For Carol McClusky, 64, the long-dreaded chore of collecting paperwork and filling out income tax forms has taken a turn for the better.
"I used to panic to go back a year and match up forms, but now it's very peaceful," the grandmother of five said.
By close of business on Tax Day — this year extended to April 18 — AARP Tax-Aide will have helped McClusky and an estimated 2.5 million other taxpayers navigate complicated tax codes, ensure proper credits and deductions and file their returns to the Internal Revenue Service and state and local tax agencies.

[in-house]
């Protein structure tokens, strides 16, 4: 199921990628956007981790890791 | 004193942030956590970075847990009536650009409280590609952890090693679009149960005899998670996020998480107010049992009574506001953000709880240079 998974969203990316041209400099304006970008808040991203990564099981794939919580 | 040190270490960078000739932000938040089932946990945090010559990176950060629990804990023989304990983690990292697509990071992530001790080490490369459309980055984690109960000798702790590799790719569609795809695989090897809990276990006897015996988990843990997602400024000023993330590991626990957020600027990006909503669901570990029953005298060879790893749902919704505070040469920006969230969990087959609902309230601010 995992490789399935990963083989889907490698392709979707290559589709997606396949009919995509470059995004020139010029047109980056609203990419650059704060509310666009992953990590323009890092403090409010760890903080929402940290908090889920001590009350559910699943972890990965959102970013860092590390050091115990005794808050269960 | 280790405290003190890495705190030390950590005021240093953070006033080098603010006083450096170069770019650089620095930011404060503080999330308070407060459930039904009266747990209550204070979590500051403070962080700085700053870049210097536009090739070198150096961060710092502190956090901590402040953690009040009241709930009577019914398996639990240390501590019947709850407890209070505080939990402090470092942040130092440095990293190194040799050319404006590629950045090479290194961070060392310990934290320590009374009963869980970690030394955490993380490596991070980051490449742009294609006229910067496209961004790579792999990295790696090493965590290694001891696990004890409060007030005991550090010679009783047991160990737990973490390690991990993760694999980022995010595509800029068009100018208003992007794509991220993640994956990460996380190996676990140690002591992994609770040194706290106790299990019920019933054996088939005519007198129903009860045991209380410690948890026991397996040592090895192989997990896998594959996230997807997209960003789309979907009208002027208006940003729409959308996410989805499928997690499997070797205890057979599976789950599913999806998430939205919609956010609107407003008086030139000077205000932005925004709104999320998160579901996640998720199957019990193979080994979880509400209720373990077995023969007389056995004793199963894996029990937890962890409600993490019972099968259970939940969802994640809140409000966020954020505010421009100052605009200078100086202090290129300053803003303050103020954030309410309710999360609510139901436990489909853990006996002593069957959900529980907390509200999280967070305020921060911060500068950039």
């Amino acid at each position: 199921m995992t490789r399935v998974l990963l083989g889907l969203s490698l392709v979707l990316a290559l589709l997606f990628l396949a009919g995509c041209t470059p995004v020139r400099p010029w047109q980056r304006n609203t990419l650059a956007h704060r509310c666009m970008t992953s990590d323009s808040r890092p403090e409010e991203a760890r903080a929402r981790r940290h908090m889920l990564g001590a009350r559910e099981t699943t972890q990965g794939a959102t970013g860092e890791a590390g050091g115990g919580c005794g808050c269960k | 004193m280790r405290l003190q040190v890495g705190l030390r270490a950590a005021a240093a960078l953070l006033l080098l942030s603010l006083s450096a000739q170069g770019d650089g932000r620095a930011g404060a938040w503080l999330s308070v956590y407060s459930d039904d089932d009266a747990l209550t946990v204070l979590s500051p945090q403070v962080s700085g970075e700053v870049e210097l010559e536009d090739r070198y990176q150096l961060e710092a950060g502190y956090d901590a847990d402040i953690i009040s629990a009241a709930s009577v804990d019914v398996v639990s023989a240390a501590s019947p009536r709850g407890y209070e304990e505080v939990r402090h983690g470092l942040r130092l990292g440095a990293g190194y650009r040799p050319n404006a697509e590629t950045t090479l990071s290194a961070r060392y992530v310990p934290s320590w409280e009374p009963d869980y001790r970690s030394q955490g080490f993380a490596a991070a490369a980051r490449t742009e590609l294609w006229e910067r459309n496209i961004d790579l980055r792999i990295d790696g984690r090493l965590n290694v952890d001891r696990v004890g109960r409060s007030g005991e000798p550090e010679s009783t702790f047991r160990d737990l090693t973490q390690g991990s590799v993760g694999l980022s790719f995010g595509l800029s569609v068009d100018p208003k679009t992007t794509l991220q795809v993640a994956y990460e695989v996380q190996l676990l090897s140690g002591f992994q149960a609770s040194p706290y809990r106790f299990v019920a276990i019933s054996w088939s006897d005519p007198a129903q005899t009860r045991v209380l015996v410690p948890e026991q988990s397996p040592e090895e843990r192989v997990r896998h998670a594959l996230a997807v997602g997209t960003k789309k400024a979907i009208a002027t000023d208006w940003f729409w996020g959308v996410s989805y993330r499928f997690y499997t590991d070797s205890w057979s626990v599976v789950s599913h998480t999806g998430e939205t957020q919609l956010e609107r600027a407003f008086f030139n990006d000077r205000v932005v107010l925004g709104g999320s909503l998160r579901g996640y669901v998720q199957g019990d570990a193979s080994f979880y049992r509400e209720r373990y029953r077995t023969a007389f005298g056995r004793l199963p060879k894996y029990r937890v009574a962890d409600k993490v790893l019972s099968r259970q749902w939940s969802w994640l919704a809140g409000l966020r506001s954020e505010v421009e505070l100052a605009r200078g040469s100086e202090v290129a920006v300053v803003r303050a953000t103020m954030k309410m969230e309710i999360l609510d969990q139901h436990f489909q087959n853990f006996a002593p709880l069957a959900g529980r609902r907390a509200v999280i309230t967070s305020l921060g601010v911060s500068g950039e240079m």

Established in 1968 with four volunteers, the AARP Foundation program has blossomed into a national program with about 35,000 volunteers, each one trained by AARP and certified by the IRS. Last year, the volunteers helped users get refunds totaling $1.2 billion and earned income tax credits totaling $233 million.
The program is one of AARP's largest service activities, with people signing up as future volunteers year-round.